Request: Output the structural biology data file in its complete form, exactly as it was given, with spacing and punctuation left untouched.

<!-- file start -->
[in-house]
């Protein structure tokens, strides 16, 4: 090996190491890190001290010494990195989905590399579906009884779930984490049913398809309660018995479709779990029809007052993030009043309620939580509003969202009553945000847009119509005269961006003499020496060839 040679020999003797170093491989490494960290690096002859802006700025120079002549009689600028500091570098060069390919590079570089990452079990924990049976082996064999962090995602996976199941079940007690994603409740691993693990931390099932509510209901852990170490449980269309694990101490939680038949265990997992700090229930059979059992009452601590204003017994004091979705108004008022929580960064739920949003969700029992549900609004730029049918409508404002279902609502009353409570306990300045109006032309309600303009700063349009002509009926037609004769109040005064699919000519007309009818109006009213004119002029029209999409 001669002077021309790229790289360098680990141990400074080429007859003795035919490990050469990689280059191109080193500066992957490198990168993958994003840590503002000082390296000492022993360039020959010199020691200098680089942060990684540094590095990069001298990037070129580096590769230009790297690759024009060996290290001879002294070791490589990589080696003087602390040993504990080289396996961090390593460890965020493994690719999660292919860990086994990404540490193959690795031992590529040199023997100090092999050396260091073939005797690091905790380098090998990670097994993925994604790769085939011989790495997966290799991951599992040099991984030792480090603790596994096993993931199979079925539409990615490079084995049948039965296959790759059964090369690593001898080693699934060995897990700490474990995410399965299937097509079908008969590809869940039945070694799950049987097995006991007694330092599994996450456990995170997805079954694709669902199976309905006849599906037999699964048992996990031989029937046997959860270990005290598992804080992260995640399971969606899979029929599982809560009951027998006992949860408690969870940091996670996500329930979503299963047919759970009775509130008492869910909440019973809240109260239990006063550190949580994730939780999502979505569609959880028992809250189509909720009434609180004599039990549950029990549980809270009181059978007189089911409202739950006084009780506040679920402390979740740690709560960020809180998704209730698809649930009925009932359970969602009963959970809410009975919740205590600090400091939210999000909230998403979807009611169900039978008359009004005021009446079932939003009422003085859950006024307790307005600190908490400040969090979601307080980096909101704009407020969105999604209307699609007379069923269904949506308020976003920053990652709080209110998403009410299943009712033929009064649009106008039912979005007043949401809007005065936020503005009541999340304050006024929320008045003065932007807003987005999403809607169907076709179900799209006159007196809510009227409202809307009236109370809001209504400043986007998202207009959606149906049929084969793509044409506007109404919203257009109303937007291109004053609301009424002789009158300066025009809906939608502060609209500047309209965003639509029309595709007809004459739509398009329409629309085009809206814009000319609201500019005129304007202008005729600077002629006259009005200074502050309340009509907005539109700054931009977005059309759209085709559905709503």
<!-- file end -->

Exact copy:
[in-house]
């Protein structure tokens, strides 16, 4: 090996190491890190001290010494990195989905590399579906009884779930984490049913398809309660018995479709779990029809007052993030009043309620939580509003969202009553945000847009119509005269961006003499020496060839 040679020999003797170093491989490494960290690096002859802006700025120079002549009689600028500091570098060069390919590079570089990452079990924990049976082996064999962090995602996976199941079940007690994603409740691993693990931390099932509510209901852990170490449980269309694990101490939680038949265990997992700090229930059979059992009452601590204003017994004091979705108004008022929580960064739920949003969700029992549900609004730029049918409508404002279902609502009353409570306990300045109006032309309600303009700063349009002509009926037609004769109040005064699919000519007309009818109006009213004119002029029209999409 001669002077021309790229790289360098680990141990400074080429007859003795035919490990050469990689280059191109080193500066992957490198990168993958994003840590503002000082390296000492022993360039020959010199020691200098680089942060990684540094590095990069001298990037070129580096590769230009790297690759024009060996290290001879002294070791490589990589080696003087602390040993504990080289396996961090390593460890965020493994690719999660292919860990086994990404540490193959690795031992590529040199023997100090092999050396260091073939005797690091905790380098090998990670097994993925994604790769085939011989790495997966290799991951599992040099991984030792480090603790596994096993993931199979079925539409990615490079084995049948039965296959790759059964090369690593001898080693699934060995897990700490474990995410399965299937097509079908008969590809869940039945070694799950049987097995006991007694330092599994996450456990995170997805079954694709669902199976309905006849599906037999699964048992996990031989029937046997959860270990005290598992804080992260995640399971969606899979029929599982809560009951027998006992949860408690969870940091996670996500329930979503299963047919759970009775509130008492869910909440019973809240109260239990006063550190949580994730939780999502979505569609959880028992809250189509909720009434609180004599039990549950029990549980809270009181059978007189089911409202739950006084009780506040679920402390979740740690709560960020809180998704209730698809649930009925009932359970969602009963959970809410009975919740205590600090400091939210999000909230998403979807009611169900039978008359009004005021009446079932939003009422003085859950006024307790307005600190908490400040969090979601307080980096909101704009407020969105999604209307699609007379069923269904949506308020976003920053990652709080209110998403009410299943009712033929009064649009106008039912979005007043949401809007005065936020503005009541999340304050006024929320008045003065932007807003987005999403809607169907076709179900799209006159007196809510009227409202809307009236109370809001209504400043986007998202207009959606149906049929084969793509044409506007109404919203257009109303937007291109004053609301009424002789009158300066025009809906939608502060609209500047309209965003639509029309595709007809004459739509398009329409629309085009809206814009000319609201500019005129304007202008005729600077002629006259009005200074502050309340009509907005539109700054931009977005059309759209085709559905709503």